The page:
Please create an account to participate in the Slashdot moderation system


Forgot your password?

Slashdot videos: Now with more Slashdot!

  • View

  • Discuss

  • Share

We've improved Slashdot's video section; now you can view our video interviews, product close-ups and site visits with all the usual Slashdot options to comment, share, etc. No more walled garden! It's a work in progress -- we hope you'll check it out (Learn more about the recent updates).


+ - Math curriculum to understand General Relativity 3

Submitted by
sjwaste writes "Slashdot posts a fair number of physics stories. Many of us, myself included, don't have the background to understand them. So I'd like to ask the Slashdot math/physics community to construct a curriculum that gets me, an average college grad with two semesters of chemistry, one of calculus, and maybe 2-3 applied statistics courses all the way to understanding the mathematics of general relativity. What would I need to learn, in what order, and what texts should I use? Before I get killed here, I know this isn't a weekend project, but it seems like it could be fun to do in my spare time for the next... decade."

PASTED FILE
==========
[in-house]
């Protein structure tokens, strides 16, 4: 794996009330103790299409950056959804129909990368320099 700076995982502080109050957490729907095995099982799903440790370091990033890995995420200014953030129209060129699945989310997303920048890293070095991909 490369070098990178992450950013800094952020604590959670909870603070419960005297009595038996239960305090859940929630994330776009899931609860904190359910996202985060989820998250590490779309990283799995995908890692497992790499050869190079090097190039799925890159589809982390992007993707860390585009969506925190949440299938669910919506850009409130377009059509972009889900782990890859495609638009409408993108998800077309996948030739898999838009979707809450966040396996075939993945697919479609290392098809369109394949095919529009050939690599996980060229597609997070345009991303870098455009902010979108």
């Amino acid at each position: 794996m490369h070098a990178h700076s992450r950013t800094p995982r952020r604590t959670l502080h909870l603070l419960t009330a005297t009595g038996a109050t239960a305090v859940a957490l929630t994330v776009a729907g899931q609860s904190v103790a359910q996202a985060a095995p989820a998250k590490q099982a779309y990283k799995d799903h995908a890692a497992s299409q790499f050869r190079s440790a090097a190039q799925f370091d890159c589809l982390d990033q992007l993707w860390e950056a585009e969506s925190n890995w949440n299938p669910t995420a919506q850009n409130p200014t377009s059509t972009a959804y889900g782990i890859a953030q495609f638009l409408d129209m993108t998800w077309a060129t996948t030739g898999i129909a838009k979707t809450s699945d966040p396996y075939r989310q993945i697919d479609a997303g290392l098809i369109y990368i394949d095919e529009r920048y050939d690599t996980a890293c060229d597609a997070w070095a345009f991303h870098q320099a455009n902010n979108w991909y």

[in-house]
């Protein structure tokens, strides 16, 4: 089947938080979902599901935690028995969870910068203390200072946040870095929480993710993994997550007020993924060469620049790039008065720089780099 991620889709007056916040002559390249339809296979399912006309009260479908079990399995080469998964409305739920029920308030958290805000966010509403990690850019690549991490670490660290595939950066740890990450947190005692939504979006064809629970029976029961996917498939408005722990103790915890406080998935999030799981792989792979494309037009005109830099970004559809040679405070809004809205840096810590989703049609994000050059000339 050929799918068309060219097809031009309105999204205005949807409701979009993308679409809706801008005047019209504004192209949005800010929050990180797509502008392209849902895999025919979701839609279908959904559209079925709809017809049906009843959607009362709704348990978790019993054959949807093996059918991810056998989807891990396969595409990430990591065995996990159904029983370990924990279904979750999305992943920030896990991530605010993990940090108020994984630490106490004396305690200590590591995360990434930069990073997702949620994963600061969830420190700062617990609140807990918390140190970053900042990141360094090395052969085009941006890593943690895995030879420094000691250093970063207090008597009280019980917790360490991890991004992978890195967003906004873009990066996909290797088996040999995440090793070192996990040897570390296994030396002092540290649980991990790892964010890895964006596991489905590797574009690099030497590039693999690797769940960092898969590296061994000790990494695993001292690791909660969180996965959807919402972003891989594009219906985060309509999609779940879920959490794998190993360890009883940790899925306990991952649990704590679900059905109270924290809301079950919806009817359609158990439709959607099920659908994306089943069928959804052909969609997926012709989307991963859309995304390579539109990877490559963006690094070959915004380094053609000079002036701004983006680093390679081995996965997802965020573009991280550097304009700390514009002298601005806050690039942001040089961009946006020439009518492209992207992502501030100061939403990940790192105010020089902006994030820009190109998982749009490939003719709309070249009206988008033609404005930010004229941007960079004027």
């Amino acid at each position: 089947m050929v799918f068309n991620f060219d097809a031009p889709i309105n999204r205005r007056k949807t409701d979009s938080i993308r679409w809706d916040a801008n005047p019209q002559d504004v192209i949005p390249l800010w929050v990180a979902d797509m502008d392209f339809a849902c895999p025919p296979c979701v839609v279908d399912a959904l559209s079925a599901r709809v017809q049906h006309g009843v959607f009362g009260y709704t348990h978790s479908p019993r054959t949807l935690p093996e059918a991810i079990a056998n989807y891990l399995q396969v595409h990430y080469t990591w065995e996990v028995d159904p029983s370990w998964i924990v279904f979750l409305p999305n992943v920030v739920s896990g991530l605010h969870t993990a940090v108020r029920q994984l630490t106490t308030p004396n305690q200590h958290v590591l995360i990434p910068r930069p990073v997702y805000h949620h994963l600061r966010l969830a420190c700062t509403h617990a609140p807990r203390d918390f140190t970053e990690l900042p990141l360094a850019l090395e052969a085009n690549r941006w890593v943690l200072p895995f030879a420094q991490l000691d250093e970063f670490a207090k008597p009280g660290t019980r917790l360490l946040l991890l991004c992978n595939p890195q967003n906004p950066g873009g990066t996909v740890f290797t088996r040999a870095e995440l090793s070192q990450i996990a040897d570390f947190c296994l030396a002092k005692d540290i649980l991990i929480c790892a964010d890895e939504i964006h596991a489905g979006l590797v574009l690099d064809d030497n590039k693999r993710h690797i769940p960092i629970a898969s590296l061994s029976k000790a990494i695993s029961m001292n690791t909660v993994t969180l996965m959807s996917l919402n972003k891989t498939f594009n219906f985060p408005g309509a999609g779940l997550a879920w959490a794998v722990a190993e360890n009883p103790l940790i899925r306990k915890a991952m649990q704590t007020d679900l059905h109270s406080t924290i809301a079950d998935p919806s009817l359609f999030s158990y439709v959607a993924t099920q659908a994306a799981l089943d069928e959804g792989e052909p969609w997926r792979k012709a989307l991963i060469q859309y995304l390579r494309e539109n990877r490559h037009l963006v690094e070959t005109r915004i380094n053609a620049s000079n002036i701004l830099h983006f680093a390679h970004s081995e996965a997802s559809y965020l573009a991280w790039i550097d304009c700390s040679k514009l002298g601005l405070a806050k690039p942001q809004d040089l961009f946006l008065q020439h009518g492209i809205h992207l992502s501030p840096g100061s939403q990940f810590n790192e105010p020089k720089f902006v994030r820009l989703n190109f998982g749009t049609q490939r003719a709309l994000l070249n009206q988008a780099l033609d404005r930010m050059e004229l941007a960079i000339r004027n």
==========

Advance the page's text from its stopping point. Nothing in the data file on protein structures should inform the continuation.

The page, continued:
This discussion was created for logged-in users only, but now has been archived. No new comments can be posted.

Math curriculum to understand General Relativity

Comments Filter:
  • In order, I think you should : 1-Make sure you are good with basic vector and matrix math 2-Make sure you are good with basic newtonian physics (mechanics, gravity, etc) 3-(optional but very helpful) become familiar with coordinate changes (from cartesian to spherical and others like cylindrical) 4- Learn special relativity before general relativity... I specify it because sometimes it is not obvious that special relativity is a prerequisite for the general relativity because the names may be misleading (h
    • by Cybernot (1521299)
      by the way, I did not specify any text book because I think you can find all of this on the internet
    • by sjwaste (780063)
      Thanks for responding. It was the order of things that probably confused me the most, so I'l give vector/matrix math a shot and then try to work through Newtonian physics. I've had a course in Newtonian physics, but it wasn't calculus-based, so that probably didn't teach me anything other than an overview of the concepts.

"I may kid around about drugs, but really, I take them seriously." - Doctor Graper